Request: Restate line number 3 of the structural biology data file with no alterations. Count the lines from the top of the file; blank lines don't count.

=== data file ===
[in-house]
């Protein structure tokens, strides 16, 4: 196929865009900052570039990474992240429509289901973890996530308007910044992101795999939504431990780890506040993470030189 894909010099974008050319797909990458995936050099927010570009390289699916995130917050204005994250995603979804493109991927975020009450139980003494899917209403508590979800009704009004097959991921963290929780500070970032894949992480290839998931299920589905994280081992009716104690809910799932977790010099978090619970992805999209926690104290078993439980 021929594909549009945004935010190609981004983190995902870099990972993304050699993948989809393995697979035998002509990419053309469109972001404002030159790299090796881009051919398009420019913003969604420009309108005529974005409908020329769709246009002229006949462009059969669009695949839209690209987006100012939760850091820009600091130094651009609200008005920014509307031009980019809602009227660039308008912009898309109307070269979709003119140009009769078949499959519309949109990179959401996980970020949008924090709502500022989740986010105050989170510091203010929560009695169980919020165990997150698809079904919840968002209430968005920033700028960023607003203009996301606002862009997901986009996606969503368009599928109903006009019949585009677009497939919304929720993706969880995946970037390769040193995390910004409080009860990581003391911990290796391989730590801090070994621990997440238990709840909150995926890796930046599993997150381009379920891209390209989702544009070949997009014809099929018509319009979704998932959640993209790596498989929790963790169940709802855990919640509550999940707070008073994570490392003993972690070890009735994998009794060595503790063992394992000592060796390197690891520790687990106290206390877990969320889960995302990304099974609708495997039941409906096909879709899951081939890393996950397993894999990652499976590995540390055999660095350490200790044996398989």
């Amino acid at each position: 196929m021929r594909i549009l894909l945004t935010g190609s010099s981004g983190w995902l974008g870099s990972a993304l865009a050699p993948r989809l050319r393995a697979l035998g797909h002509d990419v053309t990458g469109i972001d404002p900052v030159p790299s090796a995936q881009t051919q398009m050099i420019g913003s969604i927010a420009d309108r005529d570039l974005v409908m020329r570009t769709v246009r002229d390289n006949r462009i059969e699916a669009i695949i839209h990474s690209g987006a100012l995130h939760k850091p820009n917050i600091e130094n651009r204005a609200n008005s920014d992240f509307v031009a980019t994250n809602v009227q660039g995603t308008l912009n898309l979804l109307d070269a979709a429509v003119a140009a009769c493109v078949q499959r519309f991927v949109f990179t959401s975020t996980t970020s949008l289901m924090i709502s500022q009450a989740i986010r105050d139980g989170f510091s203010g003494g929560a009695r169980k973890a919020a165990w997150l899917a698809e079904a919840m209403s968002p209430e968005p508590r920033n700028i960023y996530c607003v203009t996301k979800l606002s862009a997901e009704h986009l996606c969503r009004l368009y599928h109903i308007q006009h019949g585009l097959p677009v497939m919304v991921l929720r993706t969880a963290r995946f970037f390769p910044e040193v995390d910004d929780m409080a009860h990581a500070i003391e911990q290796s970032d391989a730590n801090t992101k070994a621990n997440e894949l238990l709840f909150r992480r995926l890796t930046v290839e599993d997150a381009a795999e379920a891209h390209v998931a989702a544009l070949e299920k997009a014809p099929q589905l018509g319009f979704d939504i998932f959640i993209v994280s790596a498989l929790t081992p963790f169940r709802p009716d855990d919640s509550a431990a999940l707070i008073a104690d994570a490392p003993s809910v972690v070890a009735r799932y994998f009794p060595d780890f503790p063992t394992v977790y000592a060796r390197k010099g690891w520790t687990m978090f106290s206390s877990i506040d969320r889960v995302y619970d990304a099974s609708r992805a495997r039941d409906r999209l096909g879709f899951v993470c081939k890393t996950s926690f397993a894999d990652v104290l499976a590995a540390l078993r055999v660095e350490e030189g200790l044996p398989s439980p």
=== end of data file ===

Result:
């Amino acid at each position: 196929m021929r594909i549009l894909l945004t935010g190609s010099s981004g983190w995902l974008g870099s990972a993304l865009a050699p993948r989809l050319r393995a697979l035998g797909h002509d990419v053309t990458g469109i972001d404002p900052v030159p790299s090796a995936q881009t051919q398009m050099i420019g913003s969604i927010a420009d309108r005529d570039l974005v409908m020329r570009t769709v246009r002229d390289n006949r462009i059969e699916a669009i695949i839209h990474s690209g987006a100012l995130h939760k850091p820009n917050i600091e130094n651009r204005a609200n008005s920014d992240f509307v031009a980019t994250n809602v009227q660039g995603t308008l912009n898309l979804l109307d070269a979709a429509v003119a140009a009769c493109v078949q499959r519309f991927v949109f990179t959401s975020t996980t970020s949008l289901m924090i709502s500022q009450a989740i986010r105050d139980g989170f510091s203010g003494g929560a009695r169980k973890a919020a165990w997150l899917a698809e079904a919840m209403s968002p209430e968005p508590r920033n700028i960023y996530c607003v203009t996301k979800l606002s862009a997901e009704h986009l996606c969503r009004l368009y599928h109903i308007q006009h019949g585009l097959p677009v497939m919304v991921l929720r993706t969880a963290r995946f970037f390769p910044e040193v995390d910004d929780m409080a009860h990581a500070i003391e911990q290796s970032d391989a730590n801090t992101k070994a621990n997440e894949l238990l709840f909150r992480r995926l890796t930046v290839e599993d997150a381009a795999e379920a891209h390209v998931a989702a544009l070949e299920k997009a014809p099929q589905l018509g319009f979704d939504i998932f959640i993209v994280s790596a498989l929790t081992p963790f169940r709802p009716d855990d919640s509550a431990a999940l707070i008073a104690d994570a490392p003993s809910v972690v070890a009735r799932y994998f009794p060595d780890f503790p063992t394992v977790y000592a060796r390197k010099g690891w520790t687990m978090f106290s206390s877990i506040d969320r889960v995302y619970d990304a099974s609708r992805a495997r039941d409906r999209l096909g879709f899951v993470c081939k890393t996950s926690f397993a894999d990652v104290l499976a590995a540390l078993r055999v660095e350490e030189g200790l044996p398989s439980p």